How To Measure Success As An Artist

“If you aim at nothing, you will hit it every time.” —Zig Ziglar

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I’ve been lifting weights regularly for almost a year. Long before the weights sold out at Walmart, my garage was converted into a home gym. Yes, I was working out at home before it was cool. There, amongst the dirty shelves, musty floor, and yard tools; I spend a small part of my day, pushing to become a better version of myself.

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Most days I lift alone and in this solitude I have no one to front or out lift as it were. My ego dissolves and all that is left is the simple act of lifting heavy things. There’s something extremely rewarding from being able to track my progress—to quantify my work.

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Not only am I able to track how much weight I’m lifting from week to week, but I FEEL physically stronger. Each time I push myself to go up in weight, I am risking failure. But it’s a necessary part of the growth process.

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I recently began thinking about this analogy in regards to art & creativity.

Is it possible to quantify our art? And if so, what are the tools? How do we track our success as artists? How do we measure something as intangible as art?

Amount Of Weight vs. Form & Consistency

Sticking with the weight lifting analogy, I think it’s easy as artists to fall into the trap of fronting rather than creating.

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We focus more on the amount of weight i.e. our gear, our likes/followers, how much money we can make etc. We become egocentric in our approach to art & creativity, which in my experience, only leads to shallowness, stress, anxiety, and disappointment.

In my opinion, the following metrics represent what we should not use to quantify our art:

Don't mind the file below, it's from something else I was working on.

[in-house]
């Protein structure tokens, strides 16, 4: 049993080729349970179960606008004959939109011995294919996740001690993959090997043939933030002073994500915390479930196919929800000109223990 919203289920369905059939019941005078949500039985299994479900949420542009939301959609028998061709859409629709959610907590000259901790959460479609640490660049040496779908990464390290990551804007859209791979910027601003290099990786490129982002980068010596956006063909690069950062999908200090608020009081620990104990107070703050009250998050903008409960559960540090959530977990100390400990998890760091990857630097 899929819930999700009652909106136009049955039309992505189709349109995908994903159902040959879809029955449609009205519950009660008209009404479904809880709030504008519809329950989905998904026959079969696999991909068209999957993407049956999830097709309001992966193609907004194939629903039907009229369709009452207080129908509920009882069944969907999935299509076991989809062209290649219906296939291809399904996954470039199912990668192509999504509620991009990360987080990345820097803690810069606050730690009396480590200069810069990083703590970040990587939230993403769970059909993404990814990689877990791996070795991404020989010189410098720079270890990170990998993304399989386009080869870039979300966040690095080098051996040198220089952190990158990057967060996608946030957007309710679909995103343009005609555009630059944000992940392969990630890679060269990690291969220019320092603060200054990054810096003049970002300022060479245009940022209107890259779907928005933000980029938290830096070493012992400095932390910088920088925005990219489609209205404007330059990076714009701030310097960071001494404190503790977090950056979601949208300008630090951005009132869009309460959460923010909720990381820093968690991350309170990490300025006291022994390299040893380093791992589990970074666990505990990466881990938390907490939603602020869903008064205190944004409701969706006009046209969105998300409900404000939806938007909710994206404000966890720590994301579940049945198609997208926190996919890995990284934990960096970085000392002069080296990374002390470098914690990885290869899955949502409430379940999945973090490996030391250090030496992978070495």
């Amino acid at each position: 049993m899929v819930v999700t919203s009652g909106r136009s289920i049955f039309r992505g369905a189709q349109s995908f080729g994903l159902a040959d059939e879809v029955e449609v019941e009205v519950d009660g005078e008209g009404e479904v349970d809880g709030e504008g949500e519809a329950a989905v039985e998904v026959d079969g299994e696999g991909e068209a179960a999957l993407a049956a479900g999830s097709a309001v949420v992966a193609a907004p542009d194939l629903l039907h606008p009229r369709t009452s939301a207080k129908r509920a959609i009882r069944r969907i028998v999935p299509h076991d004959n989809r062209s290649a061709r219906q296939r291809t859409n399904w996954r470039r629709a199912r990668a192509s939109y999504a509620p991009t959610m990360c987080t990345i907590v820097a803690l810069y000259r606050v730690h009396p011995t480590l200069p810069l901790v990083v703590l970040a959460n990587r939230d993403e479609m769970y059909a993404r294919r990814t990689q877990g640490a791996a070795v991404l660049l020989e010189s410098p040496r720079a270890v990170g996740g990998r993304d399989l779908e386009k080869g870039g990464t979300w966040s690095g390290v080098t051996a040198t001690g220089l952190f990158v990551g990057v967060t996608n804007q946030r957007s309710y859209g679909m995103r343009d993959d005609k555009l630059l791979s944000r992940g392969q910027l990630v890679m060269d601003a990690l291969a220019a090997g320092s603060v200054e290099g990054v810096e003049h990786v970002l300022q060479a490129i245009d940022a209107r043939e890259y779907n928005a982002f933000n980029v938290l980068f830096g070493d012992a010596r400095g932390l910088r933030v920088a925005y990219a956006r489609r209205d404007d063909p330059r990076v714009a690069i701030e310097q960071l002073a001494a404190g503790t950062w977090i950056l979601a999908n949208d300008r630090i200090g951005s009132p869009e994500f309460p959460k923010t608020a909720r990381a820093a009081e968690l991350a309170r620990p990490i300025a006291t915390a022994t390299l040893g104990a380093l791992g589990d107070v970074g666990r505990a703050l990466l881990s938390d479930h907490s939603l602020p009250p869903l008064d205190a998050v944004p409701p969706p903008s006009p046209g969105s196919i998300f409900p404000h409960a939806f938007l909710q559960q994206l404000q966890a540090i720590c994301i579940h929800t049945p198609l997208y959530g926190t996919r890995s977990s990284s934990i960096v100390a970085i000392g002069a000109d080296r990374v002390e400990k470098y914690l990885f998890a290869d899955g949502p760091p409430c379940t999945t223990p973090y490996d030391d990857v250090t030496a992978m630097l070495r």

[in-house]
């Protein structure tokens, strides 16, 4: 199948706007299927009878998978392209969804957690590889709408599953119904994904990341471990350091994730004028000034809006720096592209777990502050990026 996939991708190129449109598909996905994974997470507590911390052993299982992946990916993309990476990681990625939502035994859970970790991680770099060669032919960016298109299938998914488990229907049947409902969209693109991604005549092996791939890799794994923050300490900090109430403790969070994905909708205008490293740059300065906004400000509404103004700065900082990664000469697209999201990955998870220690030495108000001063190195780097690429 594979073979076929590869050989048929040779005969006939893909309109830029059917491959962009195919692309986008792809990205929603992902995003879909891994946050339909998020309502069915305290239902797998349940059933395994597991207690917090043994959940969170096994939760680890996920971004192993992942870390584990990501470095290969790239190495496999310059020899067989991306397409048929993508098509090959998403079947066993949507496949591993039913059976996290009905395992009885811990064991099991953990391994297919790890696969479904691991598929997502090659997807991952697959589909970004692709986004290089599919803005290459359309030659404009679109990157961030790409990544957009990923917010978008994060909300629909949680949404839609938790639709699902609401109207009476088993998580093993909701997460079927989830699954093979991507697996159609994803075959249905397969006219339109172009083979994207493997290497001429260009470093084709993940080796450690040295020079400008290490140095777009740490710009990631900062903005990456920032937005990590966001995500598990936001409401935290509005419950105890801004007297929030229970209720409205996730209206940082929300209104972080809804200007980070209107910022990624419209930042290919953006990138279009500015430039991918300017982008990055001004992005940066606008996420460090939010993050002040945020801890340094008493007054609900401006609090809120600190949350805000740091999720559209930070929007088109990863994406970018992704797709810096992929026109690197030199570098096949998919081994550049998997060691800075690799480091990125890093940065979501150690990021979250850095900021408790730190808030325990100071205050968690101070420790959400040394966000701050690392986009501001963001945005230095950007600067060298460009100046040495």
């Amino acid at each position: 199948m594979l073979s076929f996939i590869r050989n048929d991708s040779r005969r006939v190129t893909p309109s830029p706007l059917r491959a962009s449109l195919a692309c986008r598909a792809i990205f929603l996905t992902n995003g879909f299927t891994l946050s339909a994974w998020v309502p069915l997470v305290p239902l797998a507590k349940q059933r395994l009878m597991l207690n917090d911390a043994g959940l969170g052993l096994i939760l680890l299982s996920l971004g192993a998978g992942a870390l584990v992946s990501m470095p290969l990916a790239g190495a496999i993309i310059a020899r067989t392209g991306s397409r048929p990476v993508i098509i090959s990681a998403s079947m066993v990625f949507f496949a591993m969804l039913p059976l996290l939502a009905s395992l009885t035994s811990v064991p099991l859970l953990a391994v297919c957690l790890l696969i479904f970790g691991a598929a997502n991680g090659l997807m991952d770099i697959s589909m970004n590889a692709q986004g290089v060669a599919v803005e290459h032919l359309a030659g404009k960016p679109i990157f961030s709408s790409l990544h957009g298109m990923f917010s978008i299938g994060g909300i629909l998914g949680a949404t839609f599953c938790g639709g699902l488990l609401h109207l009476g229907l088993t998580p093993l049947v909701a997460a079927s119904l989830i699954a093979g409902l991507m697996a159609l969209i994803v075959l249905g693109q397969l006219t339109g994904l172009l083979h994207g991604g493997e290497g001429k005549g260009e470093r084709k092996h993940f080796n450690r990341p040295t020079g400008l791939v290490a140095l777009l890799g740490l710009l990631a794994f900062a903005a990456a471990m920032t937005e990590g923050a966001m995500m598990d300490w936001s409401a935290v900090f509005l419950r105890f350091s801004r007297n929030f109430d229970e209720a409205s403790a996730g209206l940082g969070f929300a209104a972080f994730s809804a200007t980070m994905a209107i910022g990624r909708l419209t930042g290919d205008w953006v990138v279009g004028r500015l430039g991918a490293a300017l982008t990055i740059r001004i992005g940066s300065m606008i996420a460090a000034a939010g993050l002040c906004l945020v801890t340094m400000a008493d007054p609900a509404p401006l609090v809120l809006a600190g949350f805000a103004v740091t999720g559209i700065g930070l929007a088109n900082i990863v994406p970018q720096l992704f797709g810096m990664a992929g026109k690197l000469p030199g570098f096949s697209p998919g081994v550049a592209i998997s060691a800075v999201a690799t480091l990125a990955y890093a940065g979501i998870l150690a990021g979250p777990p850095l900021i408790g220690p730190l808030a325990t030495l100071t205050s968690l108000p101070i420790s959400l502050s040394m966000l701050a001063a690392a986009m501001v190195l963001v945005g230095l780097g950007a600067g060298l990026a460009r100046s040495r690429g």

• How much gear do I own?
  • Why are their photos better than mine?
  • Are my photos sharp enough?
  • How much time am I spending editing?
  • Is my camera bigger/nicer/more expensive than my peers?
  • How many followers do I have on social media?
  • How many “likes” do my photos garner?
  • How much money have I made from my work?
  • How many people are visiting my website?
  • How many people are sharing my work?
  • How much praise am I getting for my art?
  • How many clients do I have?

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As I’ve matured as an artist—I’ve come to realize that my form & consistency are more important in the long run. It’s not about impressing other people with multiple 45lb plates, it’s about going out to the dusty, damp, (sometimes cold, sometimes hot) garage; putting on my gloves and doing the work. Every Day…

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The following is a list of metrics that I will be using to measure my success as an artist:

  • Am I risking failure?
  • Am I happy with the work I am creating?
  • Would I be creating this work if there was no one to see it?
  • Am I effectively communicating my story?
  • Am I allowing myself to evolve?
  • Am I remaining persistent i.e. acting in spite of fear, difficulty, or opposition?
  • Am I making meaningful work that will stir emotions in others?
  • Am I remaining true to myself, my goals and my vision as an artist?
  • Am I in a good mental state?
  • Am I speaking the truth?
  • Am I doing so in a way as to lift up others?

Notice how these metrics are all mostly pointing inward rather than focusing on outward figures.

When I lift alone, I am competing with the person I was last week. Some weeks I fail to lift more than the previous. But week after week; I show up, I push myself, and eventually, I add another set of plates to the bar.

This is the life of an artist.

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“None of us understand what we’re doing, but we do beautiful things anyway.” —Allen Ginsberg

Create Your Own Metrics

I wrote this post because I want to be more intentional with my art. I want to track myself as an artist, much like I track my workouts.

How do you track the intangible? How do you measure the soul?

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These are questions that I will continue to ponder. However, in the meantime I will reflect on this list in times of doubt and uncertainty. In a world full of distractions, chaos, and noise—we must become our own true north.

Don’t spend so much time on social media. In fact, delete it if you can.

Create your own list of metrics in order to measure your success as an artist. Write, rewrite, evolve the list as you grow.

Focus less on the weight, and more on your form.

Remember that YOU give meaning to your art.

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Thanks for reading!

Check out my two latest photo books here.

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